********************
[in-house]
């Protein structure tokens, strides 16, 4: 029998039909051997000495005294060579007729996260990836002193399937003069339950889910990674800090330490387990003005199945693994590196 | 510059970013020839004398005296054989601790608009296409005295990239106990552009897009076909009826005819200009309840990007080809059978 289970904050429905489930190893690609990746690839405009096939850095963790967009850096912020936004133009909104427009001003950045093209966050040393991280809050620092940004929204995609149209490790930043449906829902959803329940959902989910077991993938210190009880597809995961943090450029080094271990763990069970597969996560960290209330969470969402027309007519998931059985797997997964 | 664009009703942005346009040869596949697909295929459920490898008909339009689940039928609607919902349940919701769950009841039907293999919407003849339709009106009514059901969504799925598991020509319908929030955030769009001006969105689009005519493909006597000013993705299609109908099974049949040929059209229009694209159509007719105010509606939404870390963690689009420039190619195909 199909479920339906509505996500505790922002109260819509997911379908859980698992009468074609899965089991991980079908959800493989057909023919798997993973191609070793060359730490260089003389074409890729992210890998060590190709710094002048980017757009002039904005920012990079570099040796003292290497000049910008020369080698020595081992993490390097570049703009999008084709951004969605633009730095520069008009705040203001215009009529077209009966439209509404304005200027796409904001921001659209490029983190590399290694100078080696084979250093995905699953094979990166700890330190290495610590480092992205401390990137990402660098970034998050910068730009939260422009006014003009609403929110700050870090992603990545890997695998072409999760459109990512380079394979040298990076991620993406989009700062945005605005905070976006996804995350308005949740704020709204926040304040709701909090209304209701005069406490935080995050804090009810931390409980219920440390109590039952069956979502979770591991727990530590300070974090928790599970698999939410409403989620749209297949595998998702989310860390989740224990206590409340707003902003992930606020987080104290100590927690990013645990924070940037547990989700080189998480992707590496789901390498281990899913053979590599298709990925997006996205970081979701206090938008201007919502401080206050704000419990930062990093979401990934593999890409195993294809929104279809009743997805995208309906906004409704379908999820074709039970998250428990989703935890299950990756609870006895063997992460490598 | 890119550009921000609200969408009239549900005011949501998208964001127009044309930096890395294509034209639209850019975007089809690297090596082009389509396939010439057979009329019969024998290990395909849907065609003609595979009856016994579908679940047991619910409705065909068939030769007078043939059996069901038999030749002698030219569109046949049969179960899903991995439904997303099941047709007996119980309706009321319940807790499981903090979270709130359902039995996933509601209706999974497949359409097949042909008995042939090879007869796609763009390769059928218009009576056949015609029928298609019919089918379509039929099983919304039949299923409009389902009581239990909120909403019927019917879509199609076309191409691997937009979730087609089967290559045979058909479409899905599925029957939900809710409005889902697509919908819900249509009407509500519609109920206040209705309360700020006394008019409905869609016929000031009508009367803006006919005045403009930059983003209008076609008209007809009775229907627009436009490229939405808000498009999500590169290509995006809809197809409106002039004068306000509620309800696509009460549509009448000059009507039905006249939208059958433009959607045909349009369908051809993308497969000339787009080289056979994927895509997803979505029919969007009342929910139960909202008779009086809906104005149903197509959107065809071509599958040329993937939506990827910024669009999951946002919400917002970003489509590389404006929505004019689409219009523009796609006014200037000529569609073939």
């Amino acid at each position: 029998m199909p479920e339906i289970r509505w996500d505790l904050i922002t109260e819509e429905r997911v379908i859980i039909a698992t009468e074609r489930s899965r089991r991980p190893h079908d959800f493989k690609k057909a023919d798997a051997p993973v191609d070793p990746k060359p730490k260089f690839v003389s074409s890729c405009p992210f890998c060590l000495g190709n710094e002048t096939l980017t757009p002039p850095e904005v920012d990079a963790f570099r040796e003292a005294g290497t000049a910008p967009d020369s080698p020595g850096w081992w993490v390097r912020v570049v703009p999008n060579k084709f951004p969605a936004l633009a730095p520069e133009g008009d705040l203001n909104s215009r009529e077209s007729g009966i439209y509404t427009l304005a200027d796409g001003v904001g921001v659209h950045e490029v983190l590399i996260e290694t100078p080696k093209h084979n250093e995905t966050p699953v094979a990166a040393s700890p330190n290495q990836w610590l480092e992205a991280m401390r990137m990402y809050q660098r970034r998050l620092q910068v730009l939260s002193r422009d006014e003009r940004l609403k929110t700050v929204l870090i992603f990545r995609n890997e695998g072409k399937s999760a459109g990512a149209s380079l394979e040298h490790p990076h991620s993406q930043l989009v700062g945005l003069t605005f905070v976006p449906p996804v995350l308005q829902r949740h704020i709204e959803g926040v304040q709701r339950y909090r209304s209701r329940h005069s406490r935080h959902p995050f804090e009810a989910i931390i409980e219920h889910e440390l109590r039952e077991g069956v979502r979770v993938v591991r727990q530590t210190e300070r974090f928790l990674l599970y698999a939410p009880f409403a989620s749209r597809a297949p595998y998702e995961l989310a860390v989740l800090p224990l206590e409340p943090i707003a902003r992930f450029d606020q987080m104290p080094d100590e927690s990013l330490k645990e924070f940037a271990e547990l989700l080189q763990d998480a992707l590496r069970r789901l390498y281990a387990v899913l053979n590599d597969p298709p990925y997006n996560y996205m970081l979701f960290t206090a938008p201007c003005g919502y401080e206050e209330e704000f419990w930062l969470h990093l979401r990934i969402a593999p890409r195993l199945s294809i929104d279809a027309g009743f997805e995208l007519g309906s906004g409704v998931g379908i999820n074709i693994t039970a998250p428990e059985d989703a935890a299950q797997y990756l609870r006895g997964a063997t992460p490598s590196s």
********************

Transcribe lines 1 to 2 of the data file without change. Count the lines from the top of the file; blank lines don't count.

[in-house]
């Protein structure tokens, strides 16, 4: 029998039909051997000495005294060579007729996260990836002193399937003069339950889910990674800090330490387990003005199945693994590196 | 510059970013020839004398005296054989601790608009296409005295990239106990552009897009076909009826005819200009309840990007080809059978 289970904050429905489930190893690609990746690839405009096939850095963790967009850096912020936004133009909104427009001003950045093209966050040393991280809050620092940004929204995609149209490790930043449906829902959803329940959902989910077991993938210190009880597809995961943090450029080094271990763990069970597969996560960290209330969470969402027309007519998931059985797997997964 | 664009009703942005346009040869596949697909295929459920490898008909339009689940039928609607919902349940919701769950009841039907293999919407003849339709009106009514059901969504799925598991020509319908929030955030769009001006969105689009005519493909006597000013993705299609109908099974049949040929059209229009694209159509007719105010509606939404870390963690689009420039190619195909 199909479920339906509505996500505790922002109260819509997911379908859980698992009468074609899965089991991980079908959800493989057909023919798997993973191609070793060359730490260089003389074409890729992210890998060590190709710094002048980017757009002039904005920012990079570099040796003292290497000049910008020369080698020595081992993490390097570049703009999008084709951004969605633009730095520069008009705040203001215009009529077209009966439209509404304005200027796409904001921001659209490029983190590399290694100078080696084979250093995905699953094979990166700890330190290495610590480092992205401390990137990402660098970034998050910068730009939260422009006014003009609403929110700050870090992603990545890997695998072409999760459109990512380079394979040298990076991620993406989009700062945005605005905070976006996804995350308005949740704020709204926040304040709701909090209304209701005069406490935080995050804090009810931390409980219920440390109590039952069956979502979770591991727990530590300070974090928790599970698999939410409403989620749209297949595998998702989310860390989740224990206590409340707003902003992930606020987080104290100590927690990013645990924070940037547990989700080189998480992707590496789901390498281990899913053979590599298709990925997006996205970081979701206090938008201007919502401080206050704000419990930062990093979401990934593999890409195993294809929104279809009743997805995208309906906004409704379908999820074709039970998250428990989703935890299950990756609870006895063997992460490598 | 890119550009921000609200969408009239549900005011949501998208964001127009044309930096890395294509034209639209850019975007089809690297090596082009389509396939010439057979009329019969024998290990395909849907065609003609595979009856016994579908679940047991619910409705065909068939030769007078043939059996069901038999030749002698030219569109046949049969179960899903991995439904997303099941047709007996119980309706009321319940807790499981903090979270709130359902039995996933509601209706999974497949359409097949042909008995042939090879007869796609763009390769059928218009009576056949015609029928298609019919089918379509039929099983919304039949299923409009389902009581239990909120909403019927019917879509199609076309191409691997937009979730087609089967290559045979058909479409899905599925029957939900809710409005889902697509919908819900249509009407509500519609109920206040209705309360700020006394008019409905869609016929000031009508009367803006006919005045403009930059983003209008076609008209007809009775229907627009436009490229939405808000498009999500590169290509995006809809197809409106002039004068306000509620309800696509009460549509009448000059009507039905006249939208059958433009959607045909349009369908051809993308497969000339787009080289056979994927895509997803979505029919969007009342929910139960909202008779009086809906104005149903197509959107065809071509599958040329993937939506990827910024669009999951946002919400917002970003489509590389404006929505004019689409219009523009796609006014200037000529569609073939």